“One thing comes on the top of another,” he thought, “and I feel as if my luck has not yet come to an end.” Neither had his thoughts deceived him.
The young man acquires a magical horn
After he had walked on for the whole of one day, he came to a third charcoal-burner. Like the previous ones, he invited him to potatoes without dripping. But he let him also dine with him from his wishing-cloth. The charcoal-burner liked it so well, that at last he offered him a horn for it, which had very different properties from those of the hat. When any one blew it all the walls and fortifications fell down, and all towns and villages became ruins.
He certainly gave the charcoal-burner the cloth for it, but he afterwards sent his soldiers to demand it back again, so at last he had the knapsack, the hat and the horn, all three.
“Now,” he said, “I am a made man, and it is time for me to go home and see how my brothers are getting on.”
The youngest brother returns home
When he reached home his brothers had built themselves a handsome house with their silver and gold, and were living in riches. He went to see them, but as he wore a ragged coat, a shabby hat on his head, and his old knapsack on his back, they would not acknowledge him as their brother.
They mocked and said, “You say that you are our brother who despised silver and gold and craved for something still better for himself. He will come in his carriage in full splendor like a mighty king, not like a beggar.”
They drove him out of the house. He fell into a rage, tapped his knapsack until a hundred and fifty men stood before him armed from head to foot. He commanded them to surround his brothers’ house. Two of them were to take hazel-sticks with them and beat the two insolent men until they knew who he was.
A violent disturbance arose, people ran together and wanted to lend the two some help in their need, but against the soldiers they could do nothing. News of this at last came to the king, who was very angry. He ordered a captain to march out with his troop and drive this disturber of the peace out of the town.
However the man with the knapsack soon got a greater body of men together. They hit back the captain and his men, so that they were forced to retire with bloody noses.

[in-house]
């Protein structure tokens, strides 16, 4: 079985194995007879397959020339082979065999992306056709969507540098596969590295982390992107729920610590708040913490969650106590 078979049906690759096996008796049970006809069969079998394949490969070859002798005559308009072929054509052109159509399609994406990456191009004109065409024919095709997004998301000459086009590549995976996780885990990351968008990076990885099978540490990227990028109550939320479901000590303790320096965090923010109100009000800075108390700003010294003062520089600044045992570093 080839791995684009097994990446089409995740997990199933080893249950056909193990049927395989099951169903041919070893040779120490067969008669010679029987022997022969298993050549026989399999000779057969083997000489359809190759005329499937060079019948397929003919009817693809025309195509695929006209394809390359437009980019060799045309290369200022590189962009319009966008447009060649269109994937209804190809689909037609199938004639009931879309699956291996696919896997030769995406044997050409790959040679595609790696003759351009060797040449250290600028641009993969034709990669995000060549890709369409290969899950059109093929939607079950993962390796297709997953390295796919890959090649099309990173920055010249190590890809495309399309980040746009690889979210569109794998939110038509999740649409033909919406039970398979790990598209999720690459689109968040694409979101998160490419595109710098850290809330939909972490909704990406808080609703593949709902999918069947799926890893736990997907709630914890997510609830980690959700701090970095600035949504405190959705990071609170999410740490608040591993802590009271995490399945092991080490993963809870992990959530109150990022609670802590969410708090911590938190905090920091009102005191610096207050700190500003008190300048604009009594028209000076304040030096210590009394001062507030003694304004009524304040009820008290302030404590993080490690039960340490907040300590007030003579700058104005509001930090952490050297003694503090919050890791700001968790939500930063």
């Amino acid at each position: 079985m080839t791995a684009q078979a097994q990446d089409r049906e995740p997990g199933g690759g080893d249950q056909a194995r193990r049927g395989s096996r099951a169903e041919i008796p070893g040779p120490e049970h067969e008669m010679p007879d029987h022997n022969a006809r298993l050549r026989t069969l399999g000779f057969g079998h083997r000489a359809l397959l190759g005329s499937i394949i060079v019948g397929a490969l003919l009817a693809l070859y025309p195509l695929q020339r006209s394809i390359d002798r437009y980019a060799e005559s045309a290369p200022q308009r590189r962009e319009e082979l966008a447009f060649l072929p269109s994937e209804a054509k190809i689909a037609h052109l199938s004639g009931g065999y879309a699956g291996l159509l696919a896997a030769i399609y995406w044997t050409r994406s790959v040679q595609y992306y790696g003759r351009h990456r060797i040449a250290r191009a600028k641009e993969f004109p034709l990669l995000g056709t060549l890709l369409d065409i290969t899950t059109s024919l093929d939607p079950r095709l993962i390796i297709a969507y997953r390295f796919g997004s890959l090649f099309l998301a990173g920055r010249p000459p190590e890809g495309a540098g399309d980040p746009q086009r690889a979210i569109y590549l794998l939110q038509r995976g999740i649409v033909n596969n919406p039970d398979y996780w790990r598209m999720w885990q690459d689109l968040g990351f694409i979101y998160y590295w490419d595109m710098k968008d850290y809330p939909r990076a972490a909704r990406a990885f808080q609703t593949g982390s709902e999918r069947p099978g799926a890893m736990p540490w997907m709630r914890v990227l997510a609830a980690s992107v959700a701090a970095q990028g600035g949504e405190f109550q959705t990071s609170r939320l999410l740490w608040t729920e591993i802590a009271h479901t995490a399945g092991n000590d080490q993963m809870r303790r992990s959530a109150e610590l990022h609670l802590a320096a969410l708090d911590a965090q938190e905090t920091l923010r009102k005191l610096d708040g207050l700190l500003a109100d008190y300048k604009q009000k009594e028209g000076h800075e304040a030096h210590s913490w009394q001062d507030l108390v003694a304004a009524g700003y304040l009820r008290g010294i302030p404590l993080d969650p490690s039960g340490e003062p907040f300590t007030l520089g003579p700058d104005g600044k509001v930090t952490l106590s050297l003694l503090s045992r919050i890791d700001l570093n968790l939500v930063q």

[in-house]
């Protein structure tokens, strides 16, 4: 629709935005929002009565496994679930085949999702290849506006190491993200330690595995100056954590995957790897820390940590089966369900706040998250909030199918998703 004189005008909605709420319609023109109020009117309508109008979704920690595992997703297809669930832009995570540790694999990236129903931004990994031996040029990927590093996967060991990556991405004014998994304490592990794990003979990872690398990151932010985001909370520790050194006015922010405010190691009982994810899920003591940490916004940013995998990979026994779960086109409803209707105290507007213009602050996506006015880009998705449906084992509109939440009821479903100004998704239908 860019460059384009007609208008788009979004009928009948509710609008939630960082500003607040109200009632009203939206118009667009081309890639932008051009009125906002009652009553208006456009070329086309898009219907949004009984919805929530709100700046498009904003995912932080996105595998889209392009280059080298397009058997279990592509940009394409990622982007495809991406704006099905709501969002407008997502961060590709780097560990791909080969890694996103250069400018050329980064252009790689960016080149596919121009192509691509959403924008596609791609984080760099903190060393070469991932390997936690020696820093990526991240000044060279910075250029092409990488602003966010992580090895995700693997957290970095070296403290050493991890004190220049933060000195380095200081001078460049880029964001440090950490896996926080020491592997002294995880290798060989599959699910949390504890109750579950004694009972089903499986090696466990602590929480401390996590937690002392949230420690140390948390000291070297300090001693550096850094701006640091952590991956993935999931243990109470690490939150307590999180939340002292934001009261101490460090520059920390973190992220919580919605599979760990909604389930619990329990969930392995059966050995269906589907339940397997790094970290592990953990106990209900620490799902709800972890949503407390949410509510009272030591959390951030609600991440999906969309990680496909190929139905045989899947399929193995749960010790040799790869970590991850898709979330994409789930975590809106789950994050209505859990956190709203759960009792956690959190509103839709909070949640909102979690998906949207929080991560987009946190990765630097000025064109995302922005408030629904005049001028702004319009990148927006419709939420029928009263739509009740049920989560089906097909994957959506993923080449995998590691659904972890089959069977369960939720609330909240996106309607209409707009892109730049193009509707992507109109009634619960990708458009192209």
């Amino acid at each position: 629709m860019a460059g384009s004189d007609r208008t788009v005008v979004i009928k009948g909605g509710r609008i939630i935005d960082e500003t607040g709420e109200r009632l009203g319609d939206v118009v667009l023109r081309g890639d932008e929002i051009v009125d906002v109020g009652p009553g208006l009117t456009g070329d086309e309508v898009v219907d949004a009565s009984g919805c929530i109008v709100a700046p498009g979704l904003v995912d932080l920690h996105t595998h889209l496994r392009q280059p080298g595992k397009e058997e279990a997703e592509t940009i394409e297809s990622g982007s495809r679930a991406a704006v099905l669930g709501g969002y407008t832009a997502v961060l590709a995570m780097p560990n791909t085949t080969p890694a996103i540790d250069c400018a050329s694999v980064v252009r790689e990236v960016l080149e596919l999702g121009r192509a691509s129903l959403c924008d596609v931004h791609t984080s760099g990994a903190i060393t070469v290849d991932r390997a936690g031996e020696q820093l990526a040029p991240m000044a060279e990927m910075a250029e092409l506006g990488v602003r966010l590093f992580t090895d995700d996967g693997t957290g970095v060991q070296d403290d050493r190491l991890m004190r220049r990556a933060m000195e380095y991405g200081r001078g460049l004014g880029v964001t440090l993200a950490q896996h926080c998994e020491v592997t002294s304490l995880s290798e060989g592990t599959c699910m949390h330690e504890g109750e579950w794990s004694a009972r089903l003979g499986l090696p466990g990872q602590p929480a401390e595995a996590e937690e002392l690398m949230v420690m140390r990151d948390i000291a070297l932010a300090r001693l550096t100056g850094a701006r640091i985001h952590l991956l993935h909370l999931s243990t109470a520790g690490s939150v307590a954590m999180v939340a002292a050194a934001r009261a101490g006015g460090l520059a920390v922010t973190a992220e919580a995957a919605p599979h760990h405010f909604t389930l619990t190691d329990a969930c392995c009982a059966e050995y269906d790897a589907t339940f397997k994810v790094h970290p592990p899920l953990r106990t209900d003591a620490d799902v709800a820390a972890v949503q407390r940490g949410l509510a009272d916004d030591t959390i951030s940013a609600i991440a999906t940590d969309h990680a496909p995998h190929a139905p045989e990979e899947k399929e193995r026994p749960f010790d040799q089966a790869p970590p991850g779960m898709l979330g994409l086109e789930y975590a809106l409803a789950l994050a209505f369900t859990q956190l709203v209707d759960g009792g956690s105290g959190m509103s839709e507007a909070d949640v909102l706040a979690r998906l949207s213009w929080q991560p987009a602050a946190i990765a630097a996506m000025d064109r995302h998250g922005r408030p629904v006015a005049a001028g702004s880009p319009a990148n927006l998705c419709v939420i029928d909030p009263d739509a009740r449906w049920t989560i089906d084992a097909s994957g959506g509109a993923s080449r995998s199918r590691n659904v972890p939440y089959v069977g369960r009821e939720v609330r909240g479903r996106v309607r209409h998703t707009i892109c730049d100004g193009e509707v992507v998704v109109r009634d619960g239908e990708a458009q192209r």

The king said, “This vagabond is not brought to order yet,” and next day sent a still larger troop against him, but they could do even less. The young man set still more men against them and in order to be done the sooner, he turned his hat twice around on his head. Heavy guns began to play, and the king’s men were beaten and put to flight.
“And now,” he said, “I will not make peace until the king gives me his daughter as wife and I govern the whole kingdom in his name.” He caused this to be announced to the king and the latter said to his daughter, “Necessity is a hard nut to crack, what remains to me but to do what he desires? If I want peace and to keep the crown on my head, I must give you away.”
The king’s daughter tries to trick her husband
So the wedding was celebrated, however the king’s daughter was greatly troubled that her husband was a common man, who wore a shabby hat and put on an old knapsack. She wished much to get rid of him and night and day studied how she could accomplished this. Then she thought to herself, “Is it possible that his wonderful powers lie in the knapsack?”
She fondled and caressed him and when his heart was softened, she said, “If you would just lay aside that ugly knapsack, it disfigures you, I can’t help being ashamed of you.”
“Dear child,” he said, “this knapsack is my greatest treasure. As long as I have it, there is no power on earth that I am afraid of.”